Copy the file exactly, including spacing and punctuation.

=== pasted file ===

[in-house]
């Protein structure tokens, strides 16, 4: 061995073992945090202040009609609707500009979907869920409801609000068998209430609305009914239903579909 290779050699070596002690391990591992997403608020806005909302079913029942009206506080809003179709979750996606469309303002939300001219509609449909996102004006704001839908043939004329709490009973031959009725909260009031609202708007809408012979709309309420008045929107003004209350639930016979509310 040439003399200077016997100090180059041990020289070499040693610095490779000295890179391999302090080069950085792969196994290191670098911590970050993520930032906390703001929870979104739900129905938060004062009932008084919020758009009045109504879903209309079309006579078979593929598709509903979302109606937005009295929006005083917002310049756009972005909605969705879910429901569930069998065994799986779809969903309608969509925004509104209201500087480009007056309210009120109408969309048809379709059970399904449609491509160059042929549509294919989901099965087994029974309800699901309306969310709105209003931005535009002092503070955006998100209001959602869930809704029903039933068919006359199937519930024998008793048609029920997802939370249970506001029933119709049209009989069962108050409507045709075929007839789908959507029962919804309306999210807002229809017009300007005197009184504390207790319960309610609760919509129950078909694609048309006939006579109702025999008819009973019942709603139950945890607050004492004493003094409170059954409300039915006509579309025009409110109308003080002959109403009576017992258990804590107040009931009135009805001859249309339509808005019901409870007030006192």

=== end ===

[in-house]
């Protein structure tokens, strides 16, 4: 061995073992945090202040009609609707500009979907869920409801609000068998209430609305009914239903579909 290779050699070596002690391990591992997403608020806005909302079913029942009206506080809003179709979750996606469309303002939300001219509609449909996102004006704001839908043939004329709490009973031959009725909260009031609202708007809408012979709309309420008045929107003004209350639930016979509310 040439003399200077016997100090180059041990020289070499040693610095490779000295890179391999302090080069950085792969196994290191670098911590970050993520930032906390703001929870979104739900129905938060004062009932008084919020758009009045109504879903209309079309006579078979593929598709509903979302109606937005009295929006005083917002310049756009972005909605969705879910429901569930069998065994799986779809969903309608969509925004509104209201500087480009007056309210009120109408969309048809379709059970399904449609491509160059042929549509294919989901099965087994029974309800699901309306969310709105209003931005535009002092503070955006998100209001959602869930809704029903039933068919006359199937519930024998008793048609029920997802939370249970506001029933119709049209009989069962108050409507045709075929007839789908959507029962919804309306999210807002229809017009300007005197009184504390207790319960309610609760919509129950078909694609048309006939006579109702025999008819009973019942709603139950945890607050004492004493003094409170059954409300039915006509579309025009409110109308003080002959109403009576017992258990804590107040009931009135009805001859249309339509808005019901409870007030006192």